That willingness likely has been tested by the Snowden affair, Stiennon noted. "A group of security professionals who are aligned to doing things and creating things that are protective of security and privacy and going to find themselves at odds with the NSA. So it may be best for both sides to cool off a bit," Stiennon noted.
Lawrence Pingree, an analyst at Gartner cautioned against making too much of Moss' statement. From a publicity standpoint, it makes a certain amount of sense to ask federal agencies not to attend Defcon, considering the sentiments that have been aroused by Snowden's revelations, he said.
In reality, it is unlikely that Moss will want to, or will even be able to stop government security types from attending the event if they really want to, he said.
In the end Moss is just sending a gentle reminder to the government that they are likely to be less than welcome among those at Defcon considering recent revelations about PRISM, said Robert Hansen, a white hat hacker and director of product management at WhiteHat Security.
"I don't believe that anyone who works directly with the staff at Defcon really hates feds," said Robert Hansen, a white hat hacker and director of product management at WhiteHat Security. "What they hate are that the free and open Internet has been taken from them in some sense and that theft is embodied in some sense by the people who are tasked with fulfilling often secret laws."
"The only issue I see with Jeff's announcement is that a lot of the most important, die-hard, freedom advocates work in or work directly with the military industrial complex, and it's unfair to paint them as the enemy of hackers," Hansen noted. "Though Jeff has never said that directly, and I don't believe he feels that way, I worry that people less familiar with the situation would mis-represent his words."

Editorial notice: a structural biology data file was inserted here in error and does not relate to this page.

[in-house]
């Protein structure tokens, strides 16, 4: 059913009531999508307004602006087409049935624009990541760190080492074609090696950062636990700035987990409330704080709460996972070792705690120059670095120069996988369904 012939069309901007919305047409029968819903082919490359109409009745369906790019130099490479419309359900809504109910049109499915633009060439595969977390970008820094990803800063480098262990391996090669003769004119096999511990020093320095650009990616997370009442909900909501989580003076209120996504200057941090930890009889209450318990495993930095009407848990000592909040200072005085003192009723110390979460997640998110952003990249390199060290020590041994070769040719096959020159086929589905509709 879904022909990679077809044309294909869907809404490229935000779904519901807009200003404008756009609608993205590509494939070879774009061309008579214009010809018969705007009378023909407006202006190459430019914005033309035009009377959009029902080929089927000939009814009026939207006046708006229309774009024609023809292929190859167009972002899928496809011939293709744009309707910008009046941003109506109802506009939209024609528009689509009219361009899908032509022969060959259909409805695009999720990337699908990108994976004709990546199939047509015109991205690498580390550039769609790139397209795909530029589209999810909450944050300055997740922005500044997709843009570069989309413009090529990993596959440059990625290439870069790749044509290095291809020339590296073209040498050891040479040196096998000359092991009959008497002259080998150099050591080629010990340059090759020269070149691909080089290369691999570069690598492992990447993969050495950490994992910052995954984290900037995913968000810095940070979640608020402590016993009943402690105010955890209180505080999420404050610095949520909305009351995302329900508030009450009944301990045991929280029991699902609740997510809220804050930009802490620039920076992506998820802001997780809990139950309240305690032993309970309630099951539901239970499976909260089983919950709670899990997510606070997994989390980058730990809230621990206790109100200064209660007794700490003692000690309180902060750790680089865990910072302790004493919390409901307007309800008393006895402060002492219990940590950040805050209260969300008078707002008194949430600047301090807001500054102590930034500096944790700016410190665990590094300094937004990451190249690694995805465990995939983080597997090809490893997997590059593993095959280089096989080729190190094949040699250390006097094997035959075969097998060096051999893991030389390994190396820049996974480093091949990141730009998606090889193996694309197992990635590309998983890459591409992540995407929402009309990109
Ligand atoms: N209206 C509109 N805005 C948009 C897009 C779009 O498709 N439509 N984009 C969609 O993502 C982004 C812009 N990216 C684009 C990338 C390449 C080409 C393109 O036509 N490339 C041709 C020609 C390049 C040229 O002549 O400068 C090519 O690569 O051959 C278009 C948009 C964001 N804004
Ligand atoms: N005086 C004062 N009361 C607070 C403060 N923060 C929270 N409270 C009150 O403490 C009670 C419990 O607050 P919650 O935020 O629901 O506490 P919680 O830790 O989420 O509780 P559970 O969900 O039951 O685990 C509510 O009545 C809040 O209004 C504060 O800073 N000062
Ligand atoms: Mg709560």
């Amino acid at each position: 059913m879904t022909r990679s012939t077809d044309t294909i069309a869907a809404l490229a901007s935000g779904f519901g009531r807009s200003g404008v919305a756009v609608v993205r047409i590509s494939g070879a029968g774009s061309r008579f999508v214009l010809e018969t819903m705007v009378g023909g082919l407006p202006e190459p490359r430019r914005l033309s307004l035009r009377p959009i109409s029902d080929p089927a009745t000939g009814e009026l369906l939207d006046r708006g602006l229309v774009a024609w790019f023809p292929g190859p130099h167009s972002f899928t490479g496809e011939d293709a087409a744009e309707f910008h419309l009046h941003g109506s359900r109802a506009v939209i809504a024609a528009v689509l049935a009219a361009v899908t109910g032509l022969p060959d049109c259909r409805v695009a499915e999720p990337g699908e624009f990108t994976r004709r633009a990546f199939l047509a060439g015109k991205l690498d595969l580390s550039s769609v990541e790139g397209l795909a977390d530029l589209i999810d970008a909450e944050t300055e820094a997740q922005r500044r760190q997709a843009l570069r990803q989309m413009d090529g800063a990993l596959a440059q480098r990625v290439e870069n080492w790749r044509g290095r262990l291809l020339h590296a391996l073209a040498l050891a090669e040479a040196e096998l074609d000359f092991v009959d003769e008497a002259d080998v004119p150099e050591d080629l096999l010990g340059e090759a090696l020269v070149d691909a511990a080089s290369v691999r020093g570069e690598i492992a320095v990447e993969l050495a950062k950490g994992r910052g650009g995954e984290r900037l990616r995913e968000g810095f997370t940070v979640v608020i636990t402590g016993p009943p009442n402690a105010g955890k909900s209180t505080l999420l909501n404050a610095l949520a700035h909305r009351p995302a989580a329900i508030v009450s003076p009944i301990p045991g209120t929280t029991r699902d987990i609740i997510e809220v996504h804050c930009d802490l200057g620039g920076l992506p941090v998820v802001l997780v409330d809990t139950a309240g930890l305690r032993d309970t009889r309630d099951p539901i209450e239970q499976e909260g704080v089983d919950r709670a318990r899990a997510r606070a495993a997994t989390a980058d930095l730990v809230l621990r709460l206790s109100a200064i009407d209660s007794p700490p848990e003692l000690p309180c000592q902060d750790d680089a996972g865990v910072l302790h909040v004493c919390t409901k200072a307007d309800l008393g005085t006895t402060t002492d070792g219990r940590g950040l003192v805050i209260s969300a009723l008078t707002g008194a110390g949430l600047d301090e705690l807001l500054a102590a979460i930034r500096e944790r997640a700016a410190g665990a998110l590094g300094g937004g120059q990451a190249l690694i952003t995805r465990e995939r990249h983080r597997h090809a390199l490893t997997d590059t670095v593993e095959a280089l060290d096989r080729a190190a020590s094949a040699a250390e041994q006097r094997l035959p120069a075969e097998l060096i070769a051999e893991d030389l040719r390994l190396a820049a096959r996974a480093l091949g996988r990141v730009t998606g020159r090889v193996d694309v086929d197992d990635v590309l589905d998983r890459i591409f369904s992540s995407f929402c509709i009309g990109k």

Others though see Moss' stance as needlessly politicizing the annual hacker fest.
In a blog post, James Jardine and Kevin Johnson, two researchers from Secure Ideas, announced they would not present at Defcon this year citing Moss' statement about not wanting the government at the show, as the reason.
"The basis of our decision, is that we feel strongly that Defcon has always presented a neutral ground that encouraged open communication among the community, despite the industry background and diversity of motives to attend," the blog noted. "We believe the exclusion of the 'fed' this year does the exact opposite at a critical time."
Ira Winkler, president of the Information Systems Security Association, and a Computerworld columnist said that Moss was being unfair in asking the federal government not to attend Defcon.
Sign up for CIO Asia eNewsletters.